Welcome to Paradise - Page 2

Eichlers of Los Altos' Fallen Leaf Park turn to historic designation to keep their world tranquil and pristine
Welcome to Paradise
Tracy Gibbons and neighbor Nate Johnson (above) have been guiding Fallen Leaf Park's bid for historic status.
Welcome to Paradise
Welcome to Paradise
Tracy Gibbons has done a wonderful job restoring her Eichler.

And having arrived, few want to leave. Tracy Gibbons, who's made a point of knocking on every door, says up to one quarter of the residents are original owners. Some children who have grown up in the neighborhood are still here too.

"We love the relations we have developed with some neighbors here over a lifetime," says Jan Hustler, who's lived in the neighborhood with husband Jim since 1975. "That of course keeps a person in the neighborhood."

Ursula Shultz, who was a Swiss stewardess when she met her late American husband skiing, and then moved here in 1975, calls one stretch of Clay Drive "'widows' line' now, because we have a lot of widows on the street. But I want to stay as long as I can because I love the house."

Neighbors have something else to brag about. Among the doctors, dentists, lawyers, and business bigwigs who have lived here was none other than Joe Eichler himself with wife Liliane. Joe's son Ned and Ned's actress wife lived in another Eichler next door.

Yes, you might call Fallen Leaf Park a self-satisfied place, and that's good. But can satisfaction lead to complacency?

Perhaps. And that's why it's fortunate Tracy Gibbons and Nate Johnson arrived in 2013, buying houses across the street from each other. Both saw trouble brewing in paradise.

No, there was no direct menace, not among the 37 homes in their Eichler tract. But a non-Eichler on the street behind Nate's house got demolished to be replaced by a much larger home, and they saw the same thing happening throughout Los Altos.

"There is now no protection at all for Fallen Leaf Park," Tracy concluded. She and Nate decided to get some—before the teardowns started—by creating a local historic district.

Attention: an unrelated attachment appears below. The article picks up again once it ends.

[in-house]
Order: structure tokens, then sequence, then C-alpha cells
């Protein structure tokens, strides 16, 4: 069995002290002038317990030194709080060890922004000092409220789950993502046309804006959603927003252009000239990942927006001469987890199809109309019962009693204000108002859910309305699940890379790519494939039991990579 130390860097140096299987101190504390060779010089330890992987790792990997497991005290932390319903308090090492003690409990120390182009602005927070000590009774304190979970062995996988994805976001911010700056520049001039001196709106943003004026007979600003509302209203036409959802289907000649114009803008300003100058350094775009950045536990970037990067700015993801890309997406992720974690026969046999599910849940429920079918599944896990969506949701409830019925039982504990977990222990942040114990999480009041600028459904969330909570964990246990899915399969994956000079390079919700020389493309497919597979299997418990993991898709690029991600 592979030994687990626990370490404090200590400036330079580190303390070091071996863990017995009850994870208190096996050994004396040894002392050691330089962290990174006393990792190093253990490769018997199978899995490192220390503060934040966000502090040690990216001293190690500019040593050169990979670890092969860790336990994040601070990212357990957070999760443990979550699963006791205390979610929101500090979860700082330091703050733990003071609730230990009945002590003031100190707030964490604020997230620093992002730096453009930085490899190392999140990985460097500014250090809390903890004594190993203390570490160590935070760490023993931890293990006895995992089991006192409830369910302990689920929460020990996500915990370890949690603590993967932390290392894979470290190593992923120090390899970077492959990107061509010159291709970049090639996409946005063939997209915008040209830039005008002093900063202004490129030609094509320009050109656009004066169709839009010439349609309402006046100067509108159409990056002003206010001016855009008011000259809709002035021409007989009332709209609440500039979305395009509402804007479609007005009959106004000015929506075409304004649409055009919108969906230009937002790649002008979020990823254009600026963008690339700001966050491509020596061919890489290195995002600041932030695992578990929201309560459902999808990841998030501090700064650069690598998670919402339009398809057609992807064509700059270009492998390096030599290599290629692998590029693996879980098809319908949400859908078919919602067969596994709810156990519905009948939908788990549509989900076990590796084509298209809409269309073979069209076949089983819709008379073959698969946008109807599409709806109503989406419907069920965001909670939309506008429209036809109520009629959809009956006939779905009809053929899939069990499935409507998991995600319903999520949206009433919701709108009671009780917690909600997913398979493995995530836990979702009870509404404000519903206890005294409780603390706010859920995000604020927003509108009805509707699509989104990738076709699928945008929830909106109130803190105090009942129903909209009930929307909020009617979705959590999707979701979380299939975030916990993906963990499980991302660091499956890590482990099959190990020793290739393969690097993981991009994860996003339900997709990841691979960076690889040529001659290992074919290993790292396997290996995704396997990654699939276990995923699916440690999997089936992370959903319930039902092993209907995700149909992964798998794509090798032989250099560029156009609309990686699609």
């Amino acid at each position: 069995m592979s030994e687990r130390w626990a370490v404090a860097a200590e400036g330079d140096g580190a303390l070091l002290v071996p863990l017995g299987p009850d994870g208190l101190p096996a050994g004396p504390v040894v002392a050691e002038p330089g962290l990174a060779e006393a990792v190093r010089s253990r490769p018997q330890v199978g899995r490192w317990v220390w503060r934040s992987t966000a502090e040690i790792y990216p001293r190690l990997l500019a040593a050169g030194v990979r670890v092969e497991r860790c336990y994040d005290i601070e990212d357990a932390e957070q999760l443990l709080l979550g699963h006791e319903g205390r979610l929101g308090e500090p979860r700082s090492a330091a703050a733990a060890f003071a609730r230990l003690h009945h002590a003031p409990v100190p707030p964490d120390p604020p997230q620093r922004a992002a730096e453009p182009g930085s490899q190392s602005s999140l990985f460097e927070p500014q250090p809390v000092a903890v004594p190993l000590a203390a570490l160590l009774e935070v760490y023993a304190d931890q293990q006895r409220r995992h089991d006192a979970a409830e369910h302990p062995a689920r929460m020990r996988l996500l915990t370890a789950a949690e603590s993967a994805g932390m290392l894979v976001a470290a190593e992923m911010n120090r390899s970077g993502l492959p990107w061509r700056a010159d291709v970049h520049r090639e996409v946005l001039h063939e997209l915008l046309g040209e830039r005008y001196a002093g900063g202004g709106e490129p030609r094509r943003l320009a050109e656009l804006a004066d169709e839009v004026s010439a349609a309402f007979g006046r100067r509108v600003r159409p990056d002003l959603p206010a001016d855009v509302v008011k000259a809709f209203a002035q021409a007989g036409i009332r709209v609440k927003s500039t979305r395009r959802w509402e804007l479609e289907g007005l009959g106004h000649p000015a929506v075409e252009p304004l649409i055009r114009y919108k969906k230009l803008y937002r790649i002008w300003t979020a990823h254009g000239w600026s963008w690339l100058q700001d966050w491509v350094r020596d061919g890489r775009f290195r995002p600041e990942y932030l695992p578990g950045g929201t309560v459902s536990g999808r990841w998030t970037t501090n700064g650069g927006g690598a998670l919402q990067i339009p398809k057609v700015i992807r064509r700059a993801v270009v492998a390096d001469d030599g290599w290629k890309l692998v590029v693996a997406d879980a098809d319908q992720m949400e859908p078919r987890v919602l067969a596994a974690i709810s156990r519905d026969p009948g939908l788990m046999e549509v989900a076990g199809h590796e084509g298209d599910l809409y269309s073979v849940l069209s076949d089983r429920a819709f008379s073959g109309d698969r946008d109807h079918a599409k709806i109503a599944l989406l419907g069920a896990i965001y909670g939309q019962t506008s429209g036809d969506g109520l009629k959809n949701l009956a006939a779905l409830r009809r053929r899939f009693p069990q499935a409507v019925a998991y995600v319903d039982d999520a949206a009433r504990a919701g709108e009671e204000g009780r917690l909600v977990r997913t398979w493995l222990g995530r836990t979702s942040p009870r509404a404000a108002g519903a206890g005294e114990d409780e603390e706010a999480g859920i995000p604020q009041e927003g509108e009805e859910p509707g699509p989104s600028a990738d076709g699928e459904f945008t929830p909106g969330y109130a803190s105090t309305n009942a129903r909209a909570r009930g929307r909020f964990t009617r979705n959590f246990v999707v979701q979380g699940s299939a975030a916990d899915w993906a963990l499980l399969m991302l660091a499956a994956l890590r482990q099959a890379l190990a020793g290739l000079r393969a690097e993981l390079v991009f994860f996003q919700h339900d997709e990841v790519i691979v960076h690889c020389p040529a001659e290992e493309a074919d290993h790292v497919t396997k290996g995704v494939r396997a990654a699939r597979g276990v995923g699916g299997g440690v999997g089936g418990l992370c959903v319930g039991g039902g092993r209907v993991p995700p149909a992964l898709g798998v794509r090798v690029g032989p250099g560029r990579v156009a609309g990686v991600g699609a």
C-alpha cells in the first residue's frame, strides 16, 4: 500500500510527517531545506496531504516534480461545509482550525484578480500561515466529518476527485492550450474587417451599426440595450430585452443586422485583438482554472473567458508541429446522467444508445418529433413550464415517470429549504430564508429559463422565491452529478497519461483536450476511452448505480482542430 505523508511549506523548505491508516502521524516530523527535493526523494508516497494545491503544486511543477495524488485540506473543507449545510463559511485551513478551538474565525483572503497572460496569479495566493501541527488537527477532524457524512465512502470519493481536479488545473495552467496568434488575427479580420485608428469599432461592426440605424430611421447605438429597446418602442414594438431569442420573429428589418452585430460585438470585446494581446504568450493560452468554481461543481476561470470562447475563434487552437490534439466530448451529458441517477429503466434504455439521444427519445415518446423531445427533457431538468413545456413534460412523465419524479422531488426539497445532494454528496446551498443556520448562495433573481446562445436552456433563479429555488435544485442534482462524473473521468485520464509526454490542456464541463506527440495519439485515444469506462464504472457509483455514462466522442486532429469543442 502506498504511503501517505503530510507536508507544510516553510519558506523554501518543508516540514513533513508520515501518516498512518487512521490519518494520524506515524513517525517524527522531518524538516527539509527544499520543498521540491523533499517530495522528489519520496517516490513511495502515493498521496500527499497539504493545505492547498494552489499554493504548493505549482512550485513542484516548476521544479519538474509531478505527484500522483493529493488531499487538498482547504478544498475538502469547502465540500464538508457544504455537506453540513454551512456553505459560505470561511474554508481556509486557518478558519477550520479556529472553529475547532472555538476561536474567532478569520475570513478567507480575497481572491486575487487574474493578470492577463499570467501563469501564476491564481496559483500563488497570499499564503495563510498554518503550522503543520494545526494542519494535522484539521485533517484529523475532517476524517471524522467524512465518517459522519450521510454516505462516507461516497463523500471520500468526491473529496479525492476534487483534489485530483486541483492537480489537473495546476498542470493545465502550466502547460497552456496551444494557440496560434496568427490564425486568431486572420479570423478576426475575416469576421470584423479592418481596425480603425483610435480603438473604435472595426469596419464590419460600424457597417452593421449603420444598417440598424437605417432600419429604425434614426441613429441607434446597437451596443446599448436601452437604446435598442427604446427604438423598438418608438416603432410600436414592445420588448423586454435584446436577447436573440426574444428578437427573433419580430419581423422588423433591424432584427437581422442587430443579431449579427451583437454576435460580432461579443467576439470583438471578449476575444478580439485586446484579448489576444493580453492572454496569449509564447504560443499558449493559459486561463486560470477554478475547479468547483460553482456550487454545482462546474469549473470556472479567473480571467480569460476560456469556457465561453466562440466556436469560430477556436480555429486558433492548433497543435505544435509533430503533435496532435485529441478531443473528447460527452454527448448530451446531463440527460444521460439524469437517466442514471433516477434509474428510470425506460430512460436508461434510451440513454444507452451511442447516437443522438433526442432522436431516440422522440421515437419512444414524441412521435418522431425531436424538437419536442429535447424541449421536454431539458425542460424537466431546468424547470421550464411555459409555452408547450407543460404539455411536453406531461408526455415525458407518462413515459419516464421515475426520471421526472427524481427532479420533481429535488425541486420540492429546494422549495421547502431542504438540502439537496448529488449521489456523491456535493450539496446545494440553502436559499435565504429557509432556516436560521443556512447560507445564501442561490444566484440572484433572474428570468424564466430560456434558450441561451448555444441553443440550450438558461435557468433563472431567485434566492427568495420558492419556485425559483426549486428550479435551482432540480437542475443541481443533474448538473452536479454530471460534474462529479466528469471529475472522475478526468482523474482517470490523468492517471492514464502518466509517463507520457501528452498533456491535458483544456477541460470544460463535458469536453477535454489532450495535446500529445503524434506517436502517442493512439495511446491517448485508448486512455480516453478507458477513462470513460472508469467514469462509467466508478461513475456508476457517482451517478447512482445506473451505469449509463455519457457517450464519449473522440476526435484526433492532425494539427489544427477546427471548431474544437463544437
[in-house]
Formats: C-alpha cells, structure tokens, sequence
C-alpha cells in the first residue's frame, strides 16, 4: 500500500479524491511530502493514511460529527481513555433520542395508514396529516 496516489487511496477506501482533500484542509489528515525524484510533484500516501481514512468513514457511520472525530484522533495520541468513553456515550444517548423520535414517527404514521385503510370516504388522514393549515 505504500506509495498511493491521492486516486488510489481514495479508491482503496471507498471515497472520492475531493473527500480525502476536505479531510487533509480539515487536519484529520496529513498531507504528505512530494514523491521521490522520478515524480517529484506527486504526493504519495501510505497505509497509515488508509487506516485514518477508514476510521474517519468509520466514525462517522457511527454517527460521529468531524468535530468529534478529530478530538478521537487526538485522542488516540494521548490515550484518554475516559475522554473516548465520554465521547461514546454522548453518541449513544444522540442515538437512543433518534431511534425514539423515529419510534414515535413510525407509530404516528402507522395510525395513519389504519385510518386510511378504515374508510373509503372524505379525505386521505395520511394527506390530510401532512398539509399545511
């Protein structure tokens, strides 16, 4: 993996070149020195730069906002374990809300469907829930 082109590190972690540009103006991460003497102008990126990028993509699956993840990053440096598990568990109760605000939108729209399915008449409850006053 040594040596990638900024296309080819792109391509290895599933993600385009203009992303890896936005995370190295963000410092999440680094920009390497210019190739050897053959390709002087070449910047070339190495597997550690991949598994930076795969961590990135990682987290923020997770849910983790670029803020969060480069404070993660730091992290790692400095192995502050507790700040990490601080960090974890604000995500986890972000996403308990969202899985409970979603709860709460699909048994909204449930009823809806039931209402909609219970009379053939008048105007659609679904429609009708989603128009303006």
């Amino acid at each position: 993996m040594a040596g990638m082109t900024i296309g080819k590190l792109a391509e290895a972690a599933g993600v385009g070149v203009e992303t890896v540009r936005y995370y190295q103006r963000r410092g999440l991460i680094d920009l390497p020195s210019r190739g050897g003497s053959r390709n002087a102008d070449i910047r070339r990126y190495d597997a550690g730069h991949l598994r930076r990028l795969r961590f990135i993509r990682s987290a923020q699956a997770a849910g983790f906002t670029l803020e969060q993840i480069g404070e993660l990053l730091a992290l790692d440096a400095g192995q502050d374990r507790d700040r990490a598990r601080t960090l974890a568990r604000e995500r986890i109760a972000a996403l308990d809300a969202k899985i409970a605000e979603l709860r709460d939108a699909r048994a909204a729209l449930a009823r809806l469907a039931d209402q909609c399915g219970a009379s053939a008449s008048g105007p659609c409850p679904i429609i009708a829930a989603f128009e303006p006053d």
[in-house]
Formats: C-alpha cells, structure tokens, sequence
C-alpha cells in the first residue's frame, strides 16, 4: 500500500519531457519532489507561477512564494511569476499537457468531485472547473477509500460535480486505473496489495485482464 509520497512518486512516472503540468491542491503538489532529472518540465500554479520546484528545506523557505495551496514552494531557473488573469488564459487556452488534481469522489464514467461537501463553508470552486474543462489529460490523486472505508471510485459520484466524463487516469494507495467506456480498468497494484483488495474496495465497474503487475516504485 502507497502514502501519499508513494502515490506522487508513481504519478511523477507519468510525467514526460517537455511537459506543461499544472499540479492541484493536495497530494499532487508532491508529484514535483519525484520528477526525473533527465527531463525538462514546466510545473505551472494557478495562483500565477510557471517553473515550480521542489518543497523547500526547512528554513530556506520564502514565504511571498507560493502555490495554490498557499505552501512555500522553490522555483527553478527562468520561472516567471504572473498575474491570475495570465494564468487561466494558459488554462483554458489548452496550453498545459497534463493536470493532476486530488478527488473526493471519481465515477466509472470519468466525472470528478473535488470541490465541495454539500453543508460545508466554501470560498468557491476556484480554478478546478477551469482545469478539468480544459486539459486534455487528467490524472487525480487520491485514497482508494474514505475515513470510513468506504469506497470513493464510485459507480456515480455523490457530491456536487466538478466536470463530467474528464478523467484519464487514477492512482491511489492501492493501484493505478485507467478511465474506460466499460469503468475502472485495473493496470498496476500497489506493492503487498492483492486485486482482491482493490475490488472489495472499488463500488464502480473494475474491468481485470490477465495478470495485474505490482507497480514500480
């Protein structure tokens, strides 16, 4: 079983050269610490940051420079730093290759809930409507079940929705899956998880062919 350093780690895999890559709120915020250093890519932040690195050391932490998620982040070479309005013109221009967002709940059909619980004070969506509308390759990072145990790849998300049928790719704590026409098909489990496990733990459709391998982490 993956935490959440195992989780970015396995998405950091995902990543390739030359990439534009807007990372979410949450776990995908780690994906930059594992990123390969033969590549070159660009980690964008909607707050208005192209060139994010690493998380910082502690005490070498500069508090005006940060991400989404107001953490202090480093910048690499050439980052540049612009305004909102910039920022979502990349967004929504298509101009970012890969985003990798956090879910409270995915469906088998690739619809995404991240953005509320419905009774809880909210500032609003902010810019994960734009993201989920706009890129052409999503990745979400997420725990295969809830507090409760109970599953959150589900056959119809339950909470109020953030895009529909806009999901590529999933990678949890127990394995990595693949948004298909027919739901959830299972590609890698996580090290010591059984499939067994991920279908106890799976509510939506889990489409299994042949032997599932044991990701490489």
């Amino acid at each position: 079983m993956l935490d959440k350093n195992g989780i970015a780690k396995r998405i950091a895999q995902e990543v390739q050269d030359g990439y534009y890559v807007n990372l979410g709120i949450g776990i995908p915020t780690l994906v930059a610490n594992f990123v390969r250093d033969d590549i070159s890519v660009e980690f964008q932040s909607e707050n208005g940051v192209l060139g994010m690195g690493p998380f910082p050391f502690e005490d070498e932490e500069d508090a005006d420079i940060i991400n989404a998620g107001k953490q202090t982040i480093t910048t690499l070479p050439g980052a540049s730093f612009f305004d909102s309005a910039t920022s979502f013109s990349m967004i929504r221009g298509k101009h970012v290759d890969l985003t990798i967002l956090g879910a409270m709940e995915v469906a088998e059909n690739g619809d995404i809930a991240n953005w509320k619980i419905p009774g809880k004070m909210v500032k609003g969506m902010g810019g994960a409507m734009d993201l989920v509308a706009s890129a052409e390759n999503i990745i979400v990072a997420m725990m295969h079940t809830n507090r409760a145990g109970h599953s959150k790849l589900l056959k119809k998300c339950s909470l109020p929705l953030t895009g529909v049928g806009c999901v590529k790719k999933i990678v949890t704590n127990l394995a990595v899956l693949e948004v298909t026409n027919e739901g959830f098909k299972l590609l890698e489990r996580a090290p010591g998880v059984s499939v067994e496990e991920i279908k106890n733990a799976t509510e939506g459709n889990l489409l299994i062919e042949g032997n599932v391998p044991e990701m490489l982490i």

"Maybe if you're new to a neighborhood," Nate says, explaining why he and Tracy took up the cause, "you're a bit more tuned in to this kind of stuff."

The effort, which started in 2015, was carefully plotted, with Tracy and Nate contacting every owner that they could to win buy-in. Tracy enjoyed the process, as it involved oftentimes-lengthy visits, hearing people's stories, touring their homes.

And—it worked. Although they needed to win 25 percent approval from the owners, they instead got 70 percent approval.

Fallen Leaf Park is likely to become the first historic district in Los Altos. "Los Altos has the enabling codes and ordinances for historic districts, but to date they've never been used, so we'll be the first to test-drive a process," she said.

It's not surprising, neighbors say, that Fallen Leaf remains largely intact. One neighbor after another says they bought because of the architecture.

"There's a commitment to the Eichler ideal," Angela Horine says. And sometimes there is a direct connection. Her husband David, for example, studied with artist Matt Kahn while at Stanford. Kahn designed interiors for Eichler model homes and supplied art to decorate them.

Jan Hustler says her connection is familial—her grandmother was friends with Frank Lloyd Wright's lover, Mamah Cheney. "This has all become part of our family lore," Jan says. "Because of that I was interested in modern architecture."